The small pocket of Arab-backed banks in Switzerland have bucked the trend of foreign banks closing or downsizing their Swiss operations.
Of the 10 Swiss affiliates of Arabic banking groups operational when the 2008 financial crisis hit, only the Bahrain-backed Faisal Private Bank in Geneva closed down four years later after an ill-fated foray into US and eastern European real estate. Indeed, the Abu Dhabi-owned Falcon Private Bank, headquartered in Zurich, has been busy expanding by hoovering up assets from Hyposwiss Bank and buying the European operations of Clariden Leu from Credit Suisse.
Arab-backed Swiss banks - that concentrate chiefly on wealth management - have been unaffected by tax evasion scandals that have either touched other banks directly or have reason to cause others concern, according to Swiss-based Arabic bank consultant Nasri Mulhamé. “Arabic clients are not here to avoid taxes as tax rates are usually very low or non-existent in their home countries,” the former chief executive of the Geneva-based Arab Bank told swissinfo.ch. “They come primarily to take advantage of Switzerland’s political stability. If you are looking for a safe haven for your assets during periods of uncertainty then Switzerland remains the number one destination.”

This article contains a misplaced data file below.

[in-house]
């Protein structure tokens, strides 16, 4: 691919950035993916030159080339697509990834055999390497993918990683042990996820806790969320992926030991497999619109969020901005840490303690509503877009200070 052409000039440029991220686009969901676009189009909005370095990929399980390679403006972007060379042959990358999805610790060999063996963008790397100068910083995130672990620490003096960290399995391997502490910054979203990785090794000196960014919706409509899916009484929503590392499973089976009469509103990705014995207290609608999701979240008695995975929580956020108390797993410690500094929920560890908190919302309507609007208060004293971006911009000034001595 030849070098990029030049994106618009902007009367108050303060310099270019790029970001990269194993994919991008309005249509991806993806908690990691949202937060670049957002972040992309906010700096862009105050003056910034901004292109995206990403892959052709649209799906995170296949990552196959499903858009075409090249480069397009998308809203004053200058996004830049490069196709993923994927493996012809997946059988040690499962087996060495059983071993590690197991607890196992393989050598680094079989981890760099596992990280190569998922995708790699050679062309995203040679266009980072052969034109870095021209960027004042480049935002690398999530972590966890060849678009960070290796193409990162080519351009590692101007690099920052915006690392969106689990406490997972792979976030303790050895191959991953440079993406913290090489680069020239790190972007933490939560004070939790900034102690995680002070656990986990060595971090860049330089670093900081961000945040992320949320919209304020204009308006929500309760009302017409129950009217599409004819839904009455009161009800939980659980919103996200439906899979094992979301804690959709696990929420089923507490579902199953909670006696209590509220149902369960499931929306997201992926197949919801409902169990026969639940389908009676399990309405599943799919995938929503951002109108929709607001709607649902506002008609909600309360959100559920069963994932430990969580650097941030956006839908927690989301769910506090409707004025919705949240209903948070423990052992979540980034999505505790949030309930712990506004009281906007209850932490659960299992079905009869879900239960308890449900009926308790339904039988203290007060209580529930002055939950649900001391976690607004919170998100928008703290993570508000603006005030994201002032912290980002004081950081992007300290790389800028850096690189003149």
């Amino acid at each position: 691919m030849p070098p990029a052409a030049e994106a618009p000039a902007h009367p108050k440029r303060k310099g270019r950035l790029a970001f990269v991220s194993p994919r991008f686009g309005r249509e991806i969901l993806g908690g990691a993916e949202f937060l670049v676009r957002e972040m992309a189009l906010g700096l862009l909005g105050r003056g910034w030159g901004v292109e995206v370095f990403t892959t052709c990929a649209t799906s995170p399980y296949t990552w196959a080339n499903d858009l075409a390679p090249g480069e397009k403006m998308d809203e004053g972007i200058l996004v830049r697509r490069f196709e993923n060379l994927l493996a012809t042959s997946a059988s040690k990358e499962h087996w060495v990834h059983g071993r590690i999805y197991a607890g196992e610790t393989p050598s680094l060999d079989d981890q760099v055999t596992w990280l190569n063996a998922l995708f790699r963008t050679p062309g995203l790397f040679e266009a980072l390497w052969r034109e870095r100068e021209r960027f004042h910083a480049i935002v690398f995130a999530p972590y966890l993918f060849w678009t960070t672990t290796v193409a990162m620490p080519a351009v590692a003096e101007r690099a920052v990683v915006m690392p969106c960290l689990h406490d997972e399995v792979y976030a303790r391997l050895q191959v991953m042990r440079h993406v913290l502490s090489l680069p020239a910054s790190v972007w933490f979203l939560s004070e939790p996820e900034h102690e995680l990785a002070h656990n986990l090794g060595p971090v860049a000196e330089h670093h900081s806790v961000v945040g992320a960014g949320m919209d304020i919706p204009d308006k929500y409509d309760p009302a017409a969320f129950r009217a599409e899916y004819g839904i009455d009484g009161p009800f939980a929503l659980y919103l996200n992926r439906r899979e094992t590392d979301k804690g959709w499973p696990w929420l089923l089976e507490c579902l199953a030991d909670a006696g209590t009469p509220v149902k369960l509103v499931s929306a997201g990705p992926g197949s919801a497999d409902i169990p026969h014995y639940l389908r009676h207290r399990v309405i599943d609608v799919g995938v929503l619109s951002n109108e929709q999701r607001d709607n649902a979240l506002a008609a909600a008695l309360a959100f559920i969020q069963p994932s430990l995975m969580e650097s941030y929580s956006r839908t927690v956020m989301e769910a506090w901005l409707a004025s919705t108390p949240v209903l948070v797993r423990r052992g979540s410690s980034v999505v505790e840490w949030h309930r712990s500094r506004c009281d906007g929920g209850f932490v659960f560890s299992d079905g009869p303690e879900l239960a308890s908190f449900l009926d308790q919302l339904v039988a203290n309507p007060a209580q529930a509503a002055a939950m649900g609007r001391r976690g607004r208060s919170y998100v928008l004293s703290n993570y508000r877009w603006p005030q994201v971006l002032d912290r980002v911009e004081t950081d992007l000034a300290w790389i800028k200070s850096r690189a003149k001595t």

In addition, Geneva has traditionally acted as a favourite destination for wealthy Arabs, given its French language, high standards of living and its growing importance as a commodity trading hub. The trend started in the 1970s when oil started flowing in the Middle East, but the region did not have a very advanced banking system.End of insertion